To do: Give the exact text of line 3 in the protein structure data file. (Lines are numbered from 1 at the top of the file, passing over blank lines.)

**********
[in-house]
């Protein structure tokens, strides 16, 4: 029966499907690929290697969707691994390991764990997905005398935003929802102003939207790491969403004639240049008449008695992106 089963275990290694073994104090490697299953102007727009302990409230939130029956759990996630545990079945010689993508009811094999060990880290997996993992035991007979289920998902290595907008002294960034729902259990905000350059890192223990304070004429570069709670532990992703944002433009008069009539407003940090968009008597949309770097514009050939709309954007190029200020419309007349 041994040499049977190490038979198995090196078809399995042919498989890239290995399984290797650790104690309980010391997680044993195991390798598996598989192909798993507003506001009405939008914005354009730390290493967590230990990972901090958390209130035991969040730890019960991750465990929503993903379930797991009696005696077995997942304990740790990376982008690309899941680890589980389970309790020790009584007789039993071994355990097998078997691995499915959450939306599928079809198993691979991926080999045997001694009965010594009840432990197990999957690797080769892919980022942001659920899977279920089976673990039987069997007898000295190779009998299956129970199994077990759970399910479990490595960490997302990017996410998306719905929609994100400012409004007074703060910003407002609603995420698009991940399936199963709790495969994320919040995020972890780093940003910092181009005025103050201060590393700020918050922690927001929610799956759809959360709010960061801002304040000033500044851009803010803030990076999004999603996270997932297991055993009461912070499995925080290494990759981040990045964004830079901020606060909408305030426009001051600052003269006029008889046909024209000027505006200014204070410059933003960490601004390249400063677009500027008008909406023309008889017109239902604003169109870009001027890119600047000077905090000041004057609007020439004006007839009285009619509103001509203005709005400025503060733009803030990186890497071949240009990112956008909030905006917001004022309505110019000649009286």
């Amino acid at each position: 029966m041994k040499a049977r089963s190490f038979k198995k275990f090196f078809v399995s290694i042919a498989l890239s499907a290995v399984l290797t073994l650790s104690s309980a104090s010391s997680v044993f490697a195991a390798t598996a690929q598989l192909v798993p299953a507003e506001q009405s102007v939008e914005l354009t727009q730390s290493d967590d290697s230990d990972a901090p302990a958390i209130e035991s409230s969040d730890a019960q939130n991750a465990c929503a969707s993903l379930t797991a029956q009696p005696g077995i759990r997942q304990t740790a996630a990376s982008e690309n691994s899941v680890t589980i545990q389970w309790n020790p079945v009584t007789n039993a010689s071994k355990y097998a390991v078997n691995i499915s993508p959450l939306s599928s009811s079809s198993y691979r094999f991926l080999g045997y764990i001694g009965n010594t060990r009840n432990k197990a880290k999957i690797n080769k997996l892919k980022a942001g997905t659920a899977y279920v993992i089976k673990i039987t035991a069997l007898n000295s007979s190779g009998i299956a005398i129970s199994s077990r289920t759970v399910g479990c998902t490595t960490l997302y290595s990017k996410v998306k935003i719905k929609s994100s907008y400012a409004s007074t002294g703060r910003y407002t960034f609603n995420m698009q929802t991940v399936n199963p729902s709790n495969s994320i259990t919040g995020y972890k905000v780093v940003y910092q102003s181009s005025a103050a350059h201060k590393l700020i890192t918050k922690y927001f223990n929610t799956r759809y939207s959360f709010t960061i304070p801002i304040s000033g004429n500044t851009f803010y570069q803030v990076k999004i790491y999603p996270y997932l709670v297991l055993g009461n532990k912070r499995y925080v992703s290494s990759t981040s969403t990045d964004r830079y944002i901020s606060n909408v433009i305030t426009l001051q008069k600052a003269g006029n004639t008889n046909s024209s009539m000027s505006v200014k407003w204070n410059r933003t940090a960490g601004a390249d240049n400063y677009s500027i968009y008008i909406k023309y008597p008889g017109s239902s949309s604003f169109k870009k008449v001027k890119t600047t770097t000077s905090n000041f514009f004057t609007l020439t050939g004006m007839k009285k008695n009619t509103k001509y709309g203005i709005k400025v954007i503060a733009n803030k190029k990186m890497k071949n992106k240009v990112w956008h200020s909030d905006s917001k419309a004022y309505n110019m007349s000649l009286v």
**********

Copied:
């Amino acid at each position: 029966m041994k040499a049977r089963s190490f038979k198995k275990f090196f078809v399995s290694i042919a498989l890239s499907a290995v399984l290797t073994l650790s104690s309980a104090s010391s997680v044993f490697a195991a390798t598996a690929q598989l192909v798993p299953a507003e506001q009405s102007v939008e914005l354009t727009q730390s290493d967590d290697s230990d990972a901090p302990a958390i209130e035991s409230s969040d730890a019960q939130n991750a465990c929503a969707s993903l379930t797991a029956q009696p005696g077995i759990r997942q304990t740790a996630a990376s982008e690309n691994s899941v680890t589980i545990q389970w309790n020790p079945v009584t007789n039993a010689s071994k355990y097998a390991v078997n691995i499915s993508p959450l939306s599928s009811s079809s198993y691979r094999f991926l080999g045997y764990i001694g009965n010594t060990r009840n432990k197990a880290k999957i690797n080769k997996l892919k980022a942001g997905t659920a899977y279920v993992i089976k673990i039987t035991a069997l007898n000295s007979s190779g009998i299956a005398i129970s199994s077990r289920t759970v399910g479990c998902t490595t960490l997302y290595s990017k996410v998306k935003i719905k929609s994100s907008y400012a409004s007074t002294g703060r910003y407002t960034f609603n995420m698009q929802t991940v399936n199963p729902s709790n495969s994320i259990t919040g995020y972890k905000v780093v940003y910092q102003s181009s005025a103050a350059h201060k590393l700020i890192t918050k922690y927001f223990n929610t799956r759809y939207s959360f709010t960061i304070p801002i304040s000033g004429n500044t851009f803010y570069q803030v990076k999004i790491y999603p996270y997932l709670v297991l055993g009461n532990k912070r499995y925080v992703s290494s990759t981040s969403t990045d964004r830079y944002i901020s606060n909408v433009i305030t426009l001051q008069k600052a003269g006029n004639t008889n046909s024209s009539m000027s505006v200014k407003w204070n410059r933003t940090a960490g601004a390249d240049n400063y677009s500027i968009y008008i909406k023309y008597p008889g017109s239902s949309s604003f169109k870009k008449v001027k890119t600047t770097t000077s905090n000041f514009f004057t609007l020439t050939g004006m007839k009285k008695n009619t509103k001509y709309g203005i709005k400025v954007i503060a733009n803030k190029k990186m890497k071949n992106k240009v990112w956008h200020s909030d905006s917001k419309a004022y309505n110019m007349s000649l009286v």